Thursday, July 31, 2008

How Narration Works with Memory

I appreciated reading the Simply Charlotte Mason series on evaluation. The series highlights the way to employ narration to best benefit short-term memory, intermediate (or working) memory, and long-term memory. We have not always done narrations this way, and it was helpful for me to have the 'hows' laid out so succinctly.

How Much Does My Child Remember?

The Charlotte Mason Method of Narration

Pre-reading Reviews

End of Term Exams in the Charlotte Mason Method

And while I am linking, I really enjoyed reading this post from Art on the 'whys' of CM education. His title is one of my favorite parts of the piece:

A Dangerous Adventure

Wednesday, July 30, 2008


I saved $40 the other day by repurposing an old bookcase that has been used for storage in the garage for the past year or so. We have an Ikea Pax closet in the schoolroom that is used for game and school supply storage, but it had only one shelf. I desperately needed more shelving. We have no more wall space in the room for storage, since our schoolroom has two tall windows on one wall, a door opening into the kitchen on another wall, and double doors opening into the entryway on a third. Oh, and the wall with the kitchen door also has a large classroom chalkboard on it (we got that for free from the Baptist church in a nearby town a few years ago. I'm glad we got it. We use it *all* the time.) Anyway, not a lot of storage space. I had to make the closet more efficient. But to purchase three or four more Pax shelves from Ikea would be $40. So I thought, "There has got to be a solution in this house." I headed for the garage, and voila-- the little old bookcase caught my eye. It was just the right size to fit in the closet and hold supplies and games.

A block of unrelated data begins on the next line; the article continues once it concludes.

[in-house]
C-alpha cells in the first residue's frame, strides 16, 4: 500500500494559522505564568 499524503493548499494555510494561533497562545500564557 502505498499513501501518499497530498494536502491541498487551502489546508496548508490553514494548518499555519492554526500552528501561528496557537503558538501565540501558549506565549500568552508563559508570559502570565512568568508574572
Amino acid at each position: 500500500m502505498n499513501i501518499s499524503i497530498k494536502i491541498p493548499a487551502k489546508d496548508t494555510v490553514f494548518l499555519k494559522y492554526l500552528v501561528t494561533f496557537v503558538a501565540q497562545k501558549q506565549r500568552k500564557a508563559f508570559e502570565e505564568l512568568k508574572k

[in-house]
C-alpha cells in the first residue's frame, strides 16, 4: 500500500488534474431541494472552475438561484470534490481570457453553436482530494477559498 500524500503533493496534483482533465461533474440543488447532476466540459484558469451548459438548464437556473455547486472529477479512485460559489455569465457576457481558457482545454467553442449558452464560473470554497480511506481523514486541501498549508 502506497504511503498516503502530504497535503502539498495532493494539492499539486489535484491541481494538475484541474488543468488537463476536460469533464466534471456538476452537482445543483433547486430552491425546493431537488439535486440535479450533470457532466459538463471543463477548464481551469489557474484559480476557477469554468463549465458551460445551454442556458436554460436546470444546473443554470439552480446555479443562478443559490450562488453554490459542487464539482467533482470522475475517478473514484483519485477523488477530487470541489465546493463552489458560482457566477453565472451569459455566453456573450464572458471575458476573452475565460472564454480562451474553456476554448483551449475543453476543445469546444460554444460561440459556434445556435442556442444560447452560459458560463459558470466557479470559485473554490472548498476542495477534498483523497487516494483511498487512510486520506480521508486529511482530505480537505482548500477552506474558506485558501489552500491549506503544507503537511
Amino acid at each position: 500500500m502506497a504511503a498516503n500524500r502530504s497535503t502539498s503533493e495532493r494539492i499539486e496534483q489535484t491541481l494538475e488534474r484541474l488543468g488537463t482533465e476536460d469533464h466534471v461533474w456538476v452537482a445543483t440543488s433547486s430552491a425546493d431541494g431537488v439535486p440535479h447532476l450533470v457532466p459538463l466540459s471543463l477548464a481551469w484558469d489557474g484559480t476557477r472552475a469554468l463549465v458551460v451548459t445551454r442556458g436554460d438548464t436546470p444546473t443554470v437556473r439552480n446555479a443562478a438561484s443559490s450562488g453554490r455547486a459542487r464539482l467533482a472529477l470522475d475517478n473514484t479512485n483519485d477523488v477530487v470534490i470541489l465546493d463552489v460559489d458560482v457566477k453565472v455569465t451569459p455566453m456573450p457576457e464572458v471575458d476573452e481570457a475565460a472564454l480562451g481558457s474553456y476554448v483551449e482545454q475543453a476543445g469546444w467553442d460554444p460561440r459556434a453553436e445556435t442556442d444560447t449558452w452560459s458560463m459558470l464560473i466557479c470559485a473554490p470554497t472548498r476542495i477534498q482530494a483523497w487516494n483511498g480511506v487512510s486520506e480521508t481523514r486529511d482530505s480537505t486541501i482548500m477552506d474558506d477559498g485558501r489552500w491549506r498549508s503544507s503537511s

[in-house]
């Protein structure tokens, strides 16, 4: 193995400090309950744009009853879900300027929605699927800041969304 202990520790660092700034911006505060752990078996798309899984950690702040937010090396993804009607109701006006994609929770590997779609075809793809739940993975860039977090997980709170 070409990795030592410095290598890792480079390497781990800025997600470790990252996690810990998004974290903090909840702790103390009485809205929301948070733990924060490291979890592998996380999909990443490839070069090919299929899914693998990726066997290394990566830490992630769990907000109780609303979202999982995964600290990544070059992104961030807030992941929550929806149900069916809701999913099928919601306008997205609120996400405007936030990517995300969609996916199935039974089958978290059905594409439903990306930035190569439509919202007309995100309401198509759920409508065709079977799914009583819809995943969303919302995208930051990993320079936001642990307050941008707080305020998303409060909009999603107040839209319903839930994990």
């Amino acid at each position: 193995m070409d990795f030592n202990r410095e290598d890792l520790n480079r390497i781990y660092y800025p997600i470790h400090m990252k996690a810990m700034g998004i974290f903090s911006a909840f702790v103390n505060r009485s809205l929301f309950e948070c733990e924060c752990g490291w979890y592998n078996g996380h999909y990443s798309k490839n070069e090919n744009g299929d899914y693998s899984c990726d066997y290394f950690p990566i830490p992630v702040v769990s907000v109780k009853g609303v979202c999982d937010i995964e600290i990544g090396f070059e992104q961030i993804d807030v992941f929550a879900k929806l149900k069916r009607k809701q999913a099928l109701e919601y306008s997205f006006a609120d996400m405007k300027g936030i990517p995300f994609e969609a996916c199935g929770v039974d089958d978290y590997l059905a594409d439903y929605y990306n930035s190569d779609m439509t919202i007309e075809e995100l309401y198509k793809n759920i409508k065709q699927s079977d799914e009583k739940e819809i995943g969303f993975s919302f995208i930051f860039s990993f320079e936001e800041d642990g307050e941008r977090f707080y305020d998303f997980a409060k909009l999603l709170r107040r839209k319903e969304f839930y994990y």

I used to repurpose, make do or do without a lot more, when the kids were smaller and Mr. Honey's paycheck was less. I'm not quite sure how I got out of the habit, but I think it had to do with getting more busy and moving away from trusting the Lord and into quick and pretty fixes.

One thing I can say for the past couple of weeks-- we have seen the Lord moving in our lives. And to remain calm and trust in Him is my goal. He has been providing all the time, but I often miss the blessing of *seeing* it. I don't want to miss that anymore.

Coupons, Cars and Stuff

I thought I'd post a little on how we are doing with the turning of the financial ship. We are halfway through our fiscal month.

We have been selling stuff and I have been doing a little networking for piano students. It struck me today that perhaps people don't want to start musical instrument lessons with food and gas expenses currently higher than folks are used to, so my thoughts have turned toward tutoring as another possible way to earn a little extra money. I'm not sure how to start, though. I am going to have to do some research.